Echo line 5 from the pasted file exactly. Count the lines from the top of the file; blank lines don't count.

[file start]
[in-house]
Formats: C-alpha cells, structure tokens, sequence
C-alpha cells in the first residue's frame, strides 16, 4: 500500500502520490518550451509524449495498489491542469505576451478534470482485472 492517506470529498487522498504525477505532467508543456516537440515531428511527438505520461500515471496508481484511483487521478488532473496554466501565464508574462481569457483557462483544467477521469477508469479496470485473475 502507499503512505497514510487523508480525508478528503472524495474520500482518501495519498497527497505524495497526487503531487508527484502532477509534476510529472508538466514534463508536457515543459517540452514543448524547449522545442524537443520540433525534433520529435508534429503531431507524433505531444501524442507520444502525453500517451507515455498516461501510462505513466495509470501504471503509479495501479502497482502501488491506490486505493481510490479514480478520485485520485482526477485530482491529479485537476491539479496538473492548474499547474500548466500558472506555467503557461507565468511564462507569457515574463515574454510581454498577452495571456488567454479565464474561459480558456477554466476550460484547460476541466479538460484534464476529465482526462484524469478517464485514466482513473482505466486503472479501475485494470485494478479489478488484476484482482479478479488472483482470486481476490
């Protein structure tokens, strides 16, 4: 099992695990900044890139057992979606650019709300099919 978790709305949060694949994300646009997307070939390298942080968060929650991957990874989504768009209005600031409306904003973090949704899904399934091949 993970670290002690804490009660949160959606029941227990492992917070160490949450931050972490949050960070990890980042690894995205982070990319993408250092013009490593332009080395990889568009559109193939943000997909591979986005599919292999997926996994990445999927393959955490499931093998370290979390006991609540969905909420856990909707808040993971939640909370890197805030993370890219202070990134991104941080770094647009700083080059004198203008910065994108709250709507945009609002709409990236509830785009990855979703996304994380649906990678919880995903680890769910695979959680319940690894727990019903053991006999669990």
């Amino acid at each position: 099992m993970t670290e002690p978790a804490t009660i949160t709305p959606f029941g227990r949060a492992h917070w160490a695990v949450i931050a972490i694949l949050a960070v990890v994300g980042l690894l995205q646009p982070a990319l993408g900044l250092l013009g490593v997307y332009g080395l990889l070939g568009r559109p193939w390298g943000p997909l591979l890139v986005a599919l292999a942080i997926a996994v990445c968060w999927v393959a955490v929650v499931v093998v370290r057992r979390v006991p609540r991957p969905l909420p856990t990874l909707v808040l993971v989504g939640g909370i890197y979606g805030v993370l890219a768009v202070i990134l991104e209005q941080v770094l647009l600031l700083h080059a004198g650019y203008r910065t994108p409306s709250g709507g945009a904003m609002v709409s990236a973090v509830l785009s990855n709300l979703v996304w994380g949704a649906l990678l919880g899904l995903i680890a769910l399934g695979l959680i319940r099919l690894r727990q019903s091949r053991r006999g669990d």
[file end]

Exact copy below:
């Amino acid at each position: 099992m993970t670290e002690p978790a804490t009660i949160t709305p959606f029941g227990r949060a492992h917070w160490a695990v949450i931050a972490i694949l949050a960070v990890v994300g980042l690894l995205q646009p982070a990319l993408g900044l250092l013009g490593v997307y332009g080395l990889l070939g568009r559109p193939w390298g943000p997909l591979l890139v986005a599919l292999a942080i997926a996994v990445c968060w999927v393959a955490v929650v499931v093998v370290r057992r979390v006991p609540r991957p969905l909420p856990t990874l909707v808040l993971v989504g939640g909370i890197y979606g805030v993370l890219a768009v202070i990134l991104e209005q941080v770094l647009l600031l700083h080059a004198g650019y203008r910065t994108p409306s709250g709507g945009a904003m609002v709409s990236a973090v509830l785009s990855n709300l979703v996304w994380g949704a649906l990678l919880g899904l995903i680890a769910l399934g695979l959680i319940r099919l690894r727990q019903s091949r053991r006999g669990d």